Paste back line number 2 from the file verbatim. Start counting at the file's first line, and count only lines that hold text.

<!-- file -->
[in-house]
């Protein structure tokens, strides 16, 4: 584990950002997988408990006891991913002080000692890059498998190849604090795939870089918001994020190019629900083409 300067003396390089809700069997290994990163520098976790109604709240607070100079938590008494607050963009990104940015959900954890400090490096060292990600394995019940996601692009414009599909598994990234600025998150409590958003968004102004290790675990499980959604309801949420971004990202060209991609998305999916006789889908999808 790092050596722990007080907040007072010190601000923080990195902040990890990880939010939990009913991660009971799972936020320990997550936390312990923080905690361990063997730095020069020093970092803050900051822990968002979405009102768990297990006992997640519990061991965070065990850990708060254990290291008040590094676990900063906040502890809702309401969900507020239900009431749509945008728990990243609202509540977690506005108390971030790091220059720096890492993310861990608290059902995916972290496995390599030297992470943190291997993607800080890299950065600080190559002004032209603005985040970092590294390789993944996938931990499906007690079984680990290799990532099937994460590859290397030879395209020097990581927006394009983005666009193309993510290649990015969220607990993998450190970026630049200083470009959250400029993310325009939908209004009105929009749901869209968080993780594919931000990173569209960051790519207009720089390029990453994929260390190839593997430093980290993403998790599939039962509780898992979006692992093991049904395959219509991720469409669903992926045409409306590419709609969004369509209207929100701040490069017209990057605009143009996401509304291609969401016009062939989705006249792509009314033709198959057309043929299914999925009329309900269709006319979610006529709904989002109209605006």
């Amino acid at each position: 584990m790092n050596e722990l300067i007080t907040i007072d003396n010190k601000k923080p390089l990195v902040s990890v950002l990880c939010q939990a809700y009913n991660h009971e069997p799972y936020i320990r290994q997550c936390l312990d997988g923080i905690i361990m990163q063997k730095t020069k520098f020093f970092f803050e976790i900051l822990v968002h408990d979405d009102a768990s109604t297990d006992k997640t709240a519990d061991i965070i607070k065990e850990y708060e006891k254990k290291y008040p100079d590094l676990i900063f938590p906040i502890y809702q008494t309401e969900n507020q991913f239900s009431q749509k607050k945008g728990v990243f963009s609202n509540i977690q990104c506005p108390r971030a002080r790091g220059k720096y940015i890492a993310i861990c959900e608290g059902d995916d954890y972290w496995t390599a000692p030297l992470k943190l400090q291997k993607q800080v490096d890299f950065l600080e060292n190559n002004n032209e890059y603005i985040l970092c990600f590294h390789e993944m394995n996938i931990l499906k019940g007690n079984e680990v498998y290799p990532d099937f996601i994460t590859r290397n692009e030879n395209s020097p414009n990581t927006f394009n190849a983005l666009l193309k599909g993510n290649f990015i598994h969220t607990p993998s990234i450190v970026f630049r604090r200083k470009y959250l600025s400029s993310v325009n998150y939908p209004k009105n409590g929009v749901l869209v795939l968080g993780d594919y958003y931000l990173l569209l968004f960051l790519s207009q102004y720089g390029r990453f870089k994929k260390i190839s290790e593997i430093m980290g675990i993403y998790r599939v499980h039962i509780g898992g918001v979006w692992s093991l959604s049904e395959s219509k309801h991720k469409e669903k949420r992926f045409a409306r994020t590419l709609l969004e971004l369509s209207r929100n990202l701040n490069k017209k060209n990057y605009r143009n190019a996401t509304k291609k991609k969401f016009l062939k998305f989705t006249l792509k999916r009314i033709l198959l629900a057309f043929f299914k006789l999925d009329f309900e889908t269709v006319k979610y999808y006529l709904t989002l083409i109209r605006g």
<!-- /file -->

């Protein structure tokens, strides 16, 4: 584990950002997988408990006891991913002080000692890059498998190849604090795939870089918001994020190019629900083409 300067003396390089809700069997290994990163520098976790109604709240607070100079938590008494607050963009990104940015959900954890400090490096060292990600394995019940996601692009414009599909598994990234600025998150409590958003968004102004290790675990499980959604309801949420971004990202060209991609998305999916006789889908999808 790092050596722990007080907040007072010190601000923080990195902040990890990880939010939990009913991660009971799972936020320990997550936390312990923080905690361990063997730095020069020093970092803050900051822990968002979405009102768990297990006992997640519990061991965070065990850990708060254990290291008040590094676990900063906040502890809702309401969900507020239900009431749509945008728990990243609202509540977690506005108390971030790091220059720096890492993310861990608290059902995916972290496995390599030297992470943190291997993607800080890299950065600080190559002004032209603005985040970092590294390789993944996938931990499906007690079984680990290799990532099937994460590859290397030879395209020097990581927006394009983005666009193309993510290649990015969220607990993998450190970026630049200083470009959250400029993310325009939908209004009105929009749901869209968080993780594919931000990173569209960051790519207009720089390029990453994929260390190839593997430093980290993403998790599939039962509780898992979006692992093991049904395959219509991720469409669903992926045409409306590419709609969004369509209207929100701040490069017209990057605009143009996401509304291609969401016009062939989705006249792509009314033709198959057309043929299914999925009329309900269709006319979610006529709904989002109209605006």